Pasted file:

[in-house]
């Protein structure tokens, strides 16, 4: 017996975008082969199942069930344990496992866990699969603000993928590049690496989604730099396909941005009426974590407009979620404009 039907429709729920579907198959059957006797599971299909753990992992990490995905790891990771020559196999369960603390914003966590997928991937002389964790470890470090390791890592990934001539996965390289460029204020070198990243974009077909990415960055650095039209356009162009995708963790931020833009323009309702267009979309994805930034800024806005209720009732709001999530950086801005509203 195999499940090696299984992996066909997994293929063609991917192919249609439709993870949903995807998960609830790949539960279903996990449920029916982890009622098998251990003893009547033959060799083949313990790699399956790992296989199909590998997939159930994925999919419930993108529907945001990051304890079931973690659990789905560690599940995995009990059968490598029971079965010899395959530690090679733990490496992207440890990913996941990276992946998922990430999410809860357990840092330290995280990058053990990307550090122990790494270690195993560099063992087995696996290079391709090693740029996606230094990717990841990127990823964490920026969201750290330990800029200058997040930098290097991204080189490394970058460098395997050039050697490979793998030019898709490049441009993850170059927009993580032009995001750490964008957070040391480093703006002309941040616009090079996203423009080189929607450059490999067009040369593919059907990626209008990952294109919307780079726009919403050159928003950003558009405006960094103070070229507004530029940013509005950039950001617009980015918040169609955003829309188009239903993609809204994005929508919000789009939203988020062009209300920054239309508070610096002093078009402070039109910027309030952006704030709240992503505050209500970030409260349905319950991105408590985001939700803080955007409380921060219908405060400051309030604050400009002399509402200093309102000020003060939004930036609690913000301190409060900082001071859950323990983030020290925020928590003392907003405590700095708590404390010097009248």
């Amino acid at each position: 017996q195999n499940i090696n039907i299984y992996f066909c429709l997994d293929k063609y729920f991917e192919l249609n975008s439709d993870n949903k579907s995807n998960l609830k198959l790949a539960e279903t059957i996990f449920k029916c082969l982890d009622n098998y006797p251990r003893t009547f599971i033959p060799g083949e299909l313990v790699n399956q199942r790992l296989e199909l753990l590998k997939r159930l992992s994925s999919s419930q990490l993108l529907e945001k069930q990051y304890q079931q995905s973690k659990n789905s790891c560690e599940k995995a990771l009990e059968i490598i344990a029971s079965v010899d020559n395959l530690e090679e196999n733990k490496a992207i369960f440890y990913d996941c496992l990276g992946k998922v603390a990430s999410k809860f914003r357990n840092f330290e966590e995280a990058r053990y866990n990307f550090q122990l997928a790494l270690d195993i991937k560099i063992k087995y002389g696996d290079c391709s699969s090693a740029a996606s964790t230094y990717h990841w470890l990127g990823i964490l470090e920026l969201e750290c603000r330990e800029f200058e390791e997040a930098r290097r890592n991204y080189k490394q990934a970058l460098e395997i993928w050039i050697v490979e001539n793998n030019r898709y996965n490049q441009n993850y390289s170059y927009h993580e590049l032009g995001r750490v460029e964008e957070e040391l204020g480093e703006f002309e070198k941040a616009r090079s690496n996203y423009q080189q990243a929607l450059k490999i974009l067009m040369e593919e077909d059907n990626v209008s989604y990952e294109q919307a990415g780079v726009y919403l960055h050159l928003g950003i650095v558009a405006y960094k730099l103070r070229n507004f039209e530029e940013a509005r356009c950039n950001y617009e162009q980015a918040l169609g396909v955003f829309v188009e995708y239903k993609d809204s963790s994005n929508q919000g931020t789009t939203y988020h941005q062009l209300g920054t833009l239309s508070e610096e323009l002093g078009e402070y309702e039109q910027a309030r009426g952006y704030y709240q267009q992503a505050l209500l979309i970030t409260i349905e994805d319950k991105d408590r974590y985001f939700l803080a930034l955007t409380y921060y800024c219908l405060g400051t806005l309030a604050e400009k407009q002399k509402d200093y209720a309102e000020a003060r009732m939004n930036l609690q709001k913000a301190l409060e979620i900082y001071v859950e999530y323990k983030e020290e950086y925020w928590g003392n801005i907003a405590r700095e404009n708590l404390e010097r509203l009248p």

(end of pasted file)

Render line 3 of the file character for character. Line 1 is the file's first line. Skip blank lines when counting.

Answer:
């Amino acid at each position: 017996q195999n499940i090696n039907i299984y992996f066909c429709l997994d293929k063609y729920f991917e192919l249609n975008s439709d993870n949903k579907s995807n998960l609830k198959l790949a539960e279903t059957i996990f449920k029916c082969l982890d009622n098998y006797p251990r003893t009547f599971i033959p060799g083949e299909l313990v790699n399956q199942r790992l296989e199909l753990l590998k997939r159930l992992s994925s999919s419930q990490l993108l529907e945001k069930q990051y304890q079931q995905s973690k659990n789905s790891c560690e599940k995995a990771l009990e059968i490598i344990a029971s079965v010899d020559n395959l530690e090679e196999n733990k490496a992207i369960f440890y990913d996941c496992l990276g992946k998922v603390a990430s999410k809860f914003r357990n840092f330290e966590e995280a990058r053990y866990n990307f550090q122990l997928a790494l270690d195993i991937k560099i063992k087995y002389g696996d290079c391709s699969s090693a740029a996606s964790t230094y990717h990841w470890l990127g990823i964490l470090e920026l969201e750290c603000r330990e800029f200058e390791e997040a930098r290097r890592n991204y080189k490394q990934a970058l460098e395997i993928w050039i050697v490979e001539n793998n030019r898709y996965n490049q441009n993850y390289s170059y927009h993580e590049l032009g995001r750490v460029e964008e957070e040391l204020g480093e703006f002309e070198k941040a616009r090079s690496n996203y423009q080189q990243a929607l450059k490999i974009l067009m040369e593919e077909d059907n990626v209008s989604y990952e294109q919307a990415g780079v726009y919403l960055h050159l928003g950003i650095v558009a405006y960094k730099l103070r070229n507004f039209e530029e940013a509005r356009c950039n950001y617009e162009q980015a918040l169609g396909v955003f829309v188009e995708y239903k993609d809204s963790s994005n929508q919000g931020t789009t939203y988020h941005q062009l209300g920054t833009l239309s508070e610096e323009l002093g078009e402070y309702e039109q910027a309030r009426g952006y704030y709240q267009q992503a505050l209500l979309i970030t409260i349905e994805d319950k991105d408590r974590y985001f939700l803080a930034l955007t409380y921060y800024c219908l405060g400051t806005l309030a604050e400009k407009q002399k509402d200093y209720a309102e000020a003060r009732m939004n930036l609690q709001k913000a301190l409060e979620i900082y001071v859950e999530y323990k983030e020290e950086y925020w928590g003392n801005i907003a405590r700095e404009n708590l404390e010097r509203l009248p």